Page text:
Maven – Dependency Version Requirement Specification

Dependencies’ version element define version requirements, used to compute effective dependency version. Version requirements have the following syntax:

1.0: “Soft” requirement on 1.0 (just a recommendation, if it matches all other ranges for the dependency)
[1.0]: “Hard” requirement on 1.0
(,1.0]: x <= 1.0
[1.2,1.3]: 1.2 <= x <= 1.3
[1.0,2.0): 1.0 <= x = 1.5
(,1.0],[1.2,): x = 1.2; multiple sets are comma-separated
(,1.1),(1.1,): this excludes 1.1 (for example if it is known not to work in combination with this library)

Reference:
http://maven.apache.org/pom.html

Notes: This notation is good for products.
Not good for service projects. We need to have tight grip on versions, which are going into production from time to time.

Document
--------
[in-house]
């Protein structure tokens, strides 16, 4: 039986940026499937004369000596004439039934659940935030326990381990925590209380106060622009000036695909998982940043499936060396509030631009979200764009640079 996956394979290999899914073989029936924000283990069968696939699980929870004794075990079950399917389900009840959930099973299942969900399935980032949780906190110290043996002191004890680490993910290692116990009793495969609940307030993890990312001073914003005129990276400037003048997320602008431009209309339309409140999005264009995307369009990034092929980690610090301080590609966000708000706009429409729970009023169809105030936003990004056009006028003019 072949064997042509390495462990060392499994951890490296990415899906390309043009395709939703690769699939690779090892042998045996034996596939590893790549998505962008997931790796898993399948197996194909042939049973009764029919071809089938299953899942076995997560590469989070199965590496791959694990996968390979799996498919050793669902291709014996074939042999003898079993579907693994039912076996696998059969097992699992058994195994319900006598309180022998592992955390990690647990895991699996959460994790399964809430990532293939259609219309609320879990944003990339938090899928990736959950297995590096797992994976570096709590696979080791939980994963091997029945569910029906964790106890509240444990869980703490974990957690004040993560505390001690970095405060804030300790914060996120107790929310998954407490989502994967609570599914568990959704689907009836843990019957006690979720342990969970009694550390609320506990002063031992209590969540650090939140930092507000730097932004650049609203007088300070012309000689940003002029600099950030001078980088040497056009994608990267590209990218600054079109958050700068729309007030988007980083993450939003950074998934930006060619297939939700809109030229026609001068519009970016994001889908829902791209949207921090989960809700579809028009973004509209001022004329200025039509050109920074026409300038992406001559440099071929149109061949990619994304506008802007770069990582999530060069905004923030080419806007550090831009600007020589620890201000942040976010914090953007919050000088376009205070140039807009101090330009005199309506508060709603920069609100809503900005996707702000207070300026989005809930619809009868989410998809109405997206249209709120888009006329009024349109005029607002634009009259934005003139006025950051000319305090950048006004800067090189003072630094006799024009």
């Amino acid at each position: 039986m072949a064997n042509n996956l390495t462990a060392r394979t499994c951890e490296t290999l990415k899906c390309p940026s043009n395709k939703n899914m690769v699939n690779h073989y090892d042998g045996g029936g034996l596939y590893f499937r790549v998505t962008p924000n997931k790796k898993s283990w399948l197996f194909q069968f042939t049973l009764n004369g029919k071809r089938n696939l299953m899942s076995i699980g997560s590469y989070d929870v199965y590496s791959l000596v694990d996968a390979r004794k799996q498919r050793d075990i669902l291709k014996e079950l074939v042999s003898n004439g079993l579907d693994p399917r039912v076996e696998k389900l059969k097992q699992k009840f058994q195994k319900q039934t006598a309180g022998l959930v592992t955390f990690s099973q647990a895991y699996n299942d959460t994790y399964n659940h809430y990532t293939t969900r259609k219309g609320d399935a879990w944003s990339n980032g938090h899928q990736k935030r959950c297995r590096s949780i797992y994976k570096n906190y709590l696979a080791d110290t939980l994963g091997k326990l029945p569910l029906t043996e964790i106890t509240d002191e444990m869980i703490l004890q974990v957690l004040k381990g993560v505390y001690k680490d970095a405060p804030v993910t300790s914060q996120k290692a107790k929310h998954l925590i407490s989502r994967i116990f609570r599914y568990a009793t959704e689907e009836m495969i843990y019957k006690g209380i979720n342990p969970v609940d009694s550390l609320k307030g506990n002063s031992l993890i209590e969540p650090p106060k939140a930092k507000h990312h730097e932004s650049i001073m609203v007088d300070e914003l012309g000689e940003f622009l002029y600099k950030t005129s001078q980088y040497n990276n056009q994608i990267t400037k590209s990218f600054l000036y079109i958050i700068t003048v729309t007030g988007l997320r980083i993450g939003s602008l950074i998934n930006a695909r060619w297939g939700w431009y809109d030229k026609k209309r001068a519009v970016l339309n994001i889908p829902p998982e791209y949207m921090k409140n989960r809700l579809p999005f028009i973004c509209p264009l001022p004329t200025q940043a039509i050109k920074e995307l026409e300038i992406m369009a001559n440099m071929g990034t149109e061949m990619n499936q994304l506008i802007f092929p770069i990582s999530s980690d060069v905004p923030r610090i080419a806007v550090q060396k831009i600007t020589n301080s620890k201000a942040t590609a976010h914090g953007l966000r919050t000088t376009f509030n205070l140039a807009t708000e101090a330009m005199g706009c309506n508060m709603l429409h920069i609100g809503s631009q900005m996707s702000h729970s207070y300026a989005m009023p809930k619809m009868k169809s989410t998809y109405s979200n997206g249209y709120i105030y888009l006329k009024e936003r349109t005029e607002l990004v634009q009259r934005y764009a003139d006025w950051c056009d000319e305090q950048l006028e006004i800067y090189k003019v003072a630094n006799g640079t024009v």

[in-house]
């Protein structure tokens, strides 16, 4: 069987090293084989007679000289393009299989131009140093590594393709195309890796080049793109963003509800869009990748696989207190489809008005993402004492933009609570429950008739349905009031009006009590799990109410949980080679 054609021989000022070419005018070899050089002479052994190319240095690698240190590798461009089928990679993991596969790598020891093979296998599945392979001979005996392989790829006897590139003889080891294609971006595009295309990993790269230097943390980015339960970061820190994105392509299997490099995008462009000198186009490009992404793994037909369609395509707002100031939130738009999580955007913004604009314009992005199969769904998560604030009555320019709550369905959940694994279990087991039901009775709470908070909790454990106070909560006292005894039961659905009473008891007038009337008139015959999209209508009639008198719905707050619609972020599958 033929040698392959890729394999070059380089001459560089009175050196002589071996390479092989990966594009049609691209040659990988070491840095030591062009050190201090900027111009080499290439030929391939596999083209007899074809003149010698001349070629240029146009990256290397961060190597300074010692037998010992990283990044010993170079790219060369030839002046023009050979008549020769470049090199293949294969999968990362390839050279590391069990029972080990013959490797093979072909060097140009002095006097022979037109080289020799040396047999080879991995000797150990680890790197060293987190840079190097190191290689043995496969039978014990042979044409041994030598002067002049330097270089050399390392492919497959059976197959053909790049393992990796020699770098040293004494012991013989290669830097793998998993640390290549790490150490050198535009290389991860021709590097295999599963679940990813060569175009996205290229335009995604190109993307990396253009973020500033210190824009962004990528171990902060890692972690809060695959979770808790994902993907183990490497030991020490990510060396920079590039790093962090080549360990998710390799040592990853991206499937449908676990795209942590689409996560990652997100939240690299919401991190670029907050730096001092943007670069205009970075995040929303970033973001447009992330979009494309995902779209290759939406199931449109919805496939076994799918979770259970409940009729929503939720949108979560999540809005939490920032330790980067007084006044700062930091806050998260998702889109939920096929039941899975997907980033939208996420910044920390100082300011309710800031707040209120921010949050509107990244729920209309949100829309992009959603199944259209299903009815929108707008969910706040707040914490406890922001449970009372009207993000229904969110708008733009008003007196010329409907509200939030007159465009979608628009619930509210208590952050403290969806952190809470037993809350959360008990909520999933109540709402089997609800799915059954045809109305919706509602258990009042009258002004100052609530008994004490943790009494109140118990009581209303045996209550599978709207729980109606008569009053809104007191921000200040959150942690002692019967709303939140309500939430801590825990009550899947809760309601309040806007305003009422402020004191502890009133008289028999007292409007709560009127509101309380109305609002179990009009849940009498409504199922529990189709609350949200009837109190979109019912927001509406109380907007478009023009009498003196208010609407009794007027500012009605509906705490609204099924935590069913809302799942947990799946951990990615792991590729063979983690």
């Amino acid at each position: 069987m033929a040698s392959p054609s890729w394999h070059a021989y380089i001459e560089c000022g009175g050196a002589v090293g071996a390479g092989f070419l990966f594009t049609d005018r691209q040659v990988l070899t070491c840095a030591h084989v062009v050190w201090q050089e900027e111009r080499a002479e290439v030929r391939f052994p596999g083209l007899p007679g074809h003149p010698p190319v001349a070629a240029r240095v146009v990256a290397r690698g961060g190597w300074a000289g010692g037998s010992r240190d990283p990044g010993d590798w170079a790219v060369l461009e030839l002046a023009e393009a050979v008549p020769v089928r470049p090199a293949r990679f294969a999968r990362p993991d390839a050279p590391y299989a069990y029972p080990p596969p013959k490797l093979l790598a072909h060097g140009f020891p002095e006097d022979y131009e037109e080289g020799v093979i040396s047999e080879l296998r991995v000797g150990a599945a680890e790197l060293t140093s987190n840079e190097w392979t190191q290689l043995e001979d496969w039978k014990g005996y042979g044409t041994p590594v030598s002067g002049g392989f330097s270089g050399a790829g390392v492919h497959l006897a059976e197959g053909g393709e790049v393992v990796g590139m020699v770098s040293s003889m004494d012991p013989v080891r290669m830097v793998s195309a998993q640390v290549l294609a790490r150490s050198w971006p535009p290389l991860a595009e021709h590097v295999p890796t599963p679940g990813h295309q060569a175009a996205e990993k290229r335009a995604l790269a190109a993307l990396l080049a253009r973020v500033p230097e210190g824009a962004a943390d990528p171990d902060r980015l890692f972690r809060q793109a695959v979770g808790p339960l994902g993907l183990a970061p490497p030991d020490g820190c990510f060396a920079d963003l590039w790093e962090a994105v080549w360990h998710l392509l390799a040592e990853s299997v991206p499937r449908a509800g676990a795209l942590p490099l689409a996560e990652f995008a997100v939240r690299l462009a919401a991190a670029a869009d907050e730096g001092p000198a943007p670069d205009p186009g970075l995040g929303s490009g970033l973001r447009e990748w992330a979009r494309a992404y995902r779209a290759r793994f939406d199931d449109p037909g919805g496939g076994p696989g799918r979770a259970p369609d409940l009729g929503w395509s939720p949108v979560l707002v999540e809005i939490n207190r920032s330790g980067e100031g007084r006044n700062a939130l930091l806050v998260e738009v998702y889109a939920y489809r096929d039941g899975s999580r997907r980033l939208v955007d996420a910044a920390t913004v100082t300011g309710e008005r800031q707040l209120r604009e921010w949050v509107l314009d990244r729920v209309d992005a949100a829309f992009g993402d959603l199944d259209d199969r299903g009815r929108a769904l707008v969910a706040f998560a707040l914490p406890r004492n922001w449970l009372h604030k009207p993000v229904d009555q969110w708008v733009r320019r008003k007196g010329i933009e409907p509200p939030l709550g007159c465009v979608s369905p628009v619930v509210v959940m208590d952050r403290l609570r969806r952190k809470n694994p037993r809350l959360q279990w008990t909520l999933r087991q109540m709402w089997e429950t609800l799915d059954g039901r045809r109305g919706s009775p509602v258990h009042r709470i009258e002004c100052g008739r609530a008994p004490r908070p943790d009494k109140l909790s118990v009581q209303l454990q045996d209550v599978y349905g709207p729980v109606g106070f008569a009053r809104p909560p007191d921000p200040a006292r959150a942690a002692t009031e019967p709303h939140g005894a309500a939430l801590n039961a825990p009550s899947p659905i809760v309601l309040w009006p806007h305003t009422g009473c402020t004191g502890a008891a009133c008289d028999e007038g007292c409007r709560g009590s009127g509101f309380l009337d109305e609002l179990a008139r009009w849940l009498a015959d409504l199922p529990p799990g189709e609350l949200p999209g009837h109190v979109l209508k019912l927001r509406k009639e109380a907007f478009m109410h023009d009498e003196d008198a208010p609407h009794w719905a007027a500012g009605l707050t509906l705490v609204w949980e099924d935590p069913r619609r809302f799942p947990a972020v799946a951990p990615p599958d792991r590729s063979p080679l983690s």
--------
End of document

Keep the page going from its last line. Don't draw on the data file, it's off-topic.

-o-

Maven Repository – Best Practices

Problem: Many are pointing public repos. This is not good practice.

Suggested:
Setup JFrog QA and Prod repos in organization.
JFrog QA pulls files from public repos on demand basis or periodic basis.
Builds will be tested and make sure that there are no corrupted jars and all are having proper required license.

Developers can point JFrog QA repo.
When build need to happen in Junkins/Hudson…it uses JFrog Prod.
Developers need to inform admins about required files.
Admins assure integrity of required jars to push to JFrog prod.
Also they will validated required licensing issues for given jars.
This is more safest and controlled way to control final artifacts which are going into production.

References:
https://github.com/SeleniumHQ/selenium/issues/1735ac
http://stackoverflow.com/questions/20582856/maven-downloads-corrupted-jar
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Gradle

Gradle is an open source build automation system that builds upon the concepts of Apache Ant and Apache Maven and introduces a Groovy-based domain-specific language (DSL) instead of the XML form used by Apache Maven for declaring the project configuration.[2] Gradle uses a directed acyclic graph (“DAG”) to determine the order in which tasks can be run.